A key process manufacturing problem yet to be solved is the management of knowledge, the know-how, know-who, and know-when. Just as we have been eliminating data silos by introducing common data repositories, and creating common information (semantic) services by adding structure to the data, we need a common rules repository rather than having them distributed in Excel spreadsheets, work-flows, documents, government regulations etc. which causes silos of rules, lack of consistency, difficulty to ensure consistent compliance, and many more problems.
Semantic models (RDF, RDFS, and OWL) are excellent at federating information from multiple sources, but there are competing approaches for information integration. However semantic models are also the perfect way to express rules (SPIN) because rules are also described as data within the same database, unlike other technologies where the rules have to be expressed as code.
Given the importance of consistent application of rules in the process manufacturing business, is this then the sweet spot for semantic technologies?
Is data transparent?
We have been struggling with managing knowledge about our process plants for many years. We tried to solve this problem starting in the 80’s with sophisticated data collection applications and real-time databases. However a data-centric alone solution only provides a view of the process plant as a very long list of measurement tags, reinforcing the definition of data as “being discrete, objective facts or observations, which are unorganized and unprocessed and therefore have no meaning or value because of lack of context and interpretation.”
Thus our view of the knowledge about the plant, its equipment, its operation, its performance provides a new definition of ‘transparency’ or lack there-of. If we do want to obtain knowledge we must make use of application programs within which are encoded our knowledge-extraction rules. Most prevalent is the ubiquitous spreadsheet in which there are:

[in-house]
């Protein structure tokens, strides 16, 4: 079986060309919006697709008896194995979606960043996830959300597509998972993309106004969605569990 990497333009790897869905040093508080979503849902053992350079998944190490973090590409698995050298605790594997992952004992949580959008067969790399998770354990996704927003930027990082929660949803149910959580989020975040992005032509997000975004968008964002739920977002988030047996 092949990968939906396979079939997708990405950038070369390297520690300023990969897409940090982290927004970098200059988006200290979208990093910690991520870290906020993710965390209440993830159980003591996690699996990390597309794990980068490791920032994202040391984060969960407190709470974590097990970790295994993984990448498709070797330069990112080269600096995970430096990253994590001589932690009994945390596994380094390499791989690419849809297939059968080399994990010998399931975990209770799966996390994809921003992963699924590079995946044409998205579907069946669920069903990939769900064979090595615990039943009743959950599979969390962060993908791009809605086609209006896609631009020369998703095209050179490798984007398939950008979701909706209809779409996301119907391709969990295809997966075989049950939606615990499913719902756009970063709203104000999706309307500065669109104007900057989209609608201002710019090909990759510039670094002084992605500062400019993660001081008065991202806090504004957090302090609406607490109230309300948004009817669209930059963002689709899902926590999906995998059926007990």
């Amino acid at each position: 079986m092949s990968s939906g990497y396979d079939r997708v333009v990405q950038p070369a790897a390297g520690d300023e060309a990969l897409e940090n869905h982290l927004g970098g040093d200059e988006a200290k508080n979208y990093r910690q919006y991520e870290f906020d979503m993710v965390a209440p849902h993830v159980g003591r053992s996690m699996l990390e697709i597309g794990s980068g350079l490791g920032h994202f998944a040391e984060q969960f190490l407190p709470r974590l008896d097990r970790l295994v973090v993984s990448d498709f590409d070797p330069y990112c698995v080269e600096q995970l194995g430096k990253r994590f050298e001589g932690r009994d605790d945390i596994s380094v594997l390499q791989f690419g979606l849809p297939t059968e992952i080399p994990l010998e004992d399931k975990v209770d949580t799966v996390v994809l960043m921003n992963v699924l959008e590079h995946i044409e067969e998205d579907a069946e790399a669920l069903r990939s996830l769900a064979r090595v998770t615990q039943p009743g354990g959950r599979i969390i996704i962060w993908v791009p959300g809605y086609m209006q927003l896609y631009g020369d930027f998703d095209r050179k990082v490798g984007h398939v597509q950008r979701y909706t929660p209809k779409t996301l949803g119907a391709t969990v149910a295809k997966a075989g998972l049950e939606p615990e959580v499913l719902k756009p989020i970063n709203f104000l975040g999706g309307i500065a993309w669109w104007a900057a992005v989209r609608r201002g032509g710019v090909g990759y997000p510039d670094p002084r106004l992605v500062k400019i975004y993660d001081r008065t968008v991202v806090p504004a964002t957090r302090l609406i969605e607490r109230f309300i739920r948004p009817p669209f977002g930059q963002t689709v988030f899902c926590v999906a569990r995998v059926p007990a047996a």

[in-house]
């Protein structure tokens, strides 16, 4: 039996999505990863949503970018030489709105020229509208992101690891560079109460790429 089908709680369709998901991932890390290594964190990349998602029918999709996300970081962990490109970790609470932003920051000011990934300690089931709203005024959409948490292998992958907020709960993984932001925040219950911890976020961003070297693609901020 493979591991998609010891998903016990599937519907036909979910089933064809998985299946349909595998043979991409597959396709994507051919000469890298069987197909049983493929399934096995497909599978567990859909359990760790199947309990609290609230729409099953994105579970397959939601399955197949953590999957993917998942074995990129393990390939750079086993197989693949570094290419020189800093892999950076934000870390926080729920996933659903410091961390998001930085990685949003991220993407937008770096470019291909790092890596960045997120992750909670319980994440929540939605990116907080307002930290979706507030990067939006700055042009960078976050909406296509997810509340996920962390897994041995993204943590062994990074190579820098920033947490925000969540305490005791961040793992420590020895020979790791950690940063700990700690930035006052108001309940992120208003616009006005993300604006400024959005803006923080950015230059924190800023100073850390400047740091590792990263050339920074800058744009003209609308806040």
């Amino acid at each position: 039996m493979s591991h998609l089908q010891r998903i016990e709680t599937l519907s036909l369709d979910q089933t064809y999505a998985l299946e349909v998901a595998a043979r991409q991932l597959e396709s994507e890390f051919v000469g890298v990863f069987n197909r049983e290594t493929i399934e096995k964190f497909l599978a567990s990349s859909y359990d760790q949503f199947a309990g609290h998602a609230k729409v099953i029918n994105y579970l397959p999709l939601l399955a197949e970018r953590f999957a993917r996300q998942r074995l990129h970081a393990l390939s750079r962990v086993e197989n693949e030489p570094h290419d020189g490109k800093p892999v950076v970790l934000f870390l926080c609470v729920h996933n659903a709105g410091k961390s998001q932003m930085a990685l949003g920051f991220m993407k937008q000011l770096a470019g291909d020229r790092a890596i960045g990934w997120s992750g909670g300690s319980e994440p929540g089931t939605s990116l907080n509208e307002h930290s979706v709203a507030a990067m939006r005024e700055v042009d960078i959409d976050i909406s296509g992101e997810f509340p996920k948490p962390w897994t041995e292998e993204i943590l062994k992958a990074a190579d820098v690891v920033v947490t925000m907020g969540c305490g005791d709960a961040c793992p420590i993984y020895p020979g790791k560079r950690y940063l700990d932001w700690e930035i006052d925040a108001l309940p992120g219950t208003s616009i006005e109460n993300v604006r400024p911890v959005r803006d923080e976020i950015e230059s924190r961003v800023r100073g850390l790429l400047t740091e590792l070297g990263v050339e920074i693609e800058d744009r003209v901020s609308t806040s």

- Object names written into cells
- RTDB Tag names in hidden cells
- A fixed number of feed/product rows
- New spreadsheet for each unit/report
Consequences of this data-without-information or knowledge are a ‘gagging’ of spreadsheets: information is encoded in the tag names, knowledge is encoded in the Excel layout and formulae, action relies on a user running the application and using their experience to detect problems and deduce remedial actions, uncertainty as to the consistent application of the rules throughout the organization, and many more problems.
Data + Model = Information
The problems of the data-centric approach have driven the process manufacturing industries to seek better information management where information is defined as “organized or structured data, which has been processed in such a way that the information now has relevance for a specific purpose or context, and is therefore meaningful, valuable, useful and relevant.” Recognizing the deficiency of a data-only approach, much effort in the last 20 years has been expended on adding context to this data. This usually takes the form of a database schema which contextualizes the data within a model of the process business and plant.
One of the ways that structure is added to data is to use a relational data model. A cornerstone of the relational model is the use of referential integrity rules. An example of a referential integrity rule within the context of a process plant data model might be that a material movement must have one, and only one, source and destination. However there are limits to what rules can be expressed with referential integrity constraints alone.